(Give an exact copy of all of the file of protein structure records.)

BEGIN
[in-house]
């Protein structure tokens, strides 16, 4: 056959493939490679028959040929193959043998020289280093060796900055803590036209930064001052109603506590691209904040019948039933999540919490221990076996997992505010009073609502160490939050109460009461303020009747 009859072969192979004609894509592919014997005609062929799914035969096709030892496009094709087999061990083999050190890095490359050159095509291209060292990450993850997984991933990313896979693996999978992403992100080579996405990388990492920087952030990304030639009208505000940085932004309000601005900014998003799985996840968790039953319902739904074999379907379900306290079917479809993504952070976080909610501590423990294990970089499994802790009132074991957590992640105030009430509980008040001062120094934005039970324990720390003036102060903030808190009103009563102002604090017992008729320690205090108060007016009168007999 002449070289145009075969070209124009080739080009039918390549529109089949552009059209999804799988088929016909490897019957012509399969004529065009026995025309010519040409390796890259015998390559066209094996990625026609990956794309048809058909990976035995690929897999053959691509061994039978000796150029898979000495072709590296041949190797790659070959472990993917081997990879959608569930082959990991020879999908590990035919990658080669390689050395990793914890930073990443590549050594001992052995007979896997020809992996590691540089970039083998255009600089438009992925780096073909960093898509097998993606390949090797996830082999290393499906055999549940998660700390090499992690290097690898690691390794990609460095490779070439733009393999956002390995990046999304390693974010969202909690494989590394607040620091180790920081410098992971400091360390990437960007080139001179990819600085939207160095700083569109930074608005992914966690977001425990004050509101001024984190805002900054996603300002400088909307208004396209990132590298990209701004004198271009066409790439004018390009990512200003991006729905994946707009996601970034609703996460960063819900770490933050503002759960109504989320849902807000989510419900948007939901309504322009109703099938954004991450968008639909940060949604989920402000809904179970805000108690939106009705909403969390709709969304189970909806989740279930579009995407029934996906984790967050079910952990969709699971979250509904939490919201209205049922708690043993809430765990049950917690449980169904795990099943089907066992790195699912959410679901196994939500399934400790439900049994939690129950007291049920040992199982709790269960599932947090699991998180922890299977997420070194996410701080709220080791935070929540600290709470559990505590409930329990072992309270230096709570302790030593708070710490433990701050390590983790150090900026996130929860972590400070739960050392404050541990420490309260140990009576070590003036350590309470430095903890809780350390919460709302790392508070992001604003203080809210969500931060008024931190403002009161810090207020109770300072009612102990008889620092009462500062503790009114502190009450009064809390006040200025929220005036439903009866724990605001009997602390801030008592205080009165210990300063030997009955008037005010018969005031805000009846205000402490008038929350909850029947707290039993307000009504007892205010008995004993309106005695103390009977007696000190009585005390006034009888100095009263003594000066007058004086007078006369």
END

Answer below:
[in-house]
């Protein structure tokens, strides 16, 4: 056959493939490679028959040929193959043998020289280093060796900055803590036209930064001052109603506590691209904040019948039933999540919490221990076996997992505010009073609502160490939050109460009461303020009747 009859072969192979004609894509592919014997005609062929799914035969096709030892496009094709087999061990083999050190890095490359050159095509291209060292990450993850997984991933990313896979693996999978992403992100080579996405990388990492920087952030990304030639009208505000940085932004309000601005900014998003799985996840968790039953319902739904074999379907379900306290079917479809993504952070976080909610501590423990294990970089499994802790009132074991957590992640105030009430509980008040001062120094934005039970324990720390003036102060903030808190009103009563102002604090017992008729320690205090108060007016009168007999 002449070289145009075969070209124009080739080009039918390549529109089949552009059209999804799988088929016909490897019957012509399969004529065009026995025309010519040409390796890259015998390559066209094996990625026609990956794309048809058909990976035995690929897999053959691509061994039978000796150029898979000495072709590296041949190797790659070959472990993917081997990879959608569930082959990991020879999908590990035919990658080669390689050395990793914890930073990443590549050594001992052995007979896997020809992996590691540089970039083998255009600089438009992925780096073909960093898509097998993606390949090797996830082999290393499906055999549940998660700390090499992690290097690898690691390794990609460095490779070439733009393999956002390995990046999304390693974010969202909690494989590394607040620091180790920081410098992971400091360390990437960007080139001179990819600085939207160095700083569109930074608005992914966690977001425990004050509101001024984190805002900054996603300002400088909307208004396209990132590298990209701004004198271009066409790439004018390009990512200003991006729905994946707009996601970034609703996460960063819900770490933050503002759960109504989320849902807000989510419900948007939901309504322009109703099938954004991450968008639909940060949604989920402000809904179970805000108690939106009705909403969390709709969304189970909806989740279930579009995407029934996906984790967050079910952990969709699971979250509904939490919201209205049922708690043993809430765990049950917690449980169904795990099943089907066992790195699912959410679901196994939500399934400790439900049994939690129950007291049920040992199982709790269960599932947090699991998180922890299977997420070194996410701080709220080791935070929540600290709470559990505590409930329990072992309270230096709570302790030593708070710490433990701050390590983790150090900026996130929860972590400070739960050392404050541990420490309260140990009576070590003036350590309470430095903890809780350390919460709302790392508070992001604003203080809210969500931060008024931190403002009161810090207020109770300072009612102990008889620092009462500062503790009114502190009450009064809390006040200025929220005036439903009866724990605001009997602390801030008592205080009165210990300063030997009955008037005010018969005031805000009846205000402490008038929350909850029947707290039993307000009504007892205010008995004993309106005695103390009977007696000190009585005390006034009888100095009263003594000066007058004086007078006369």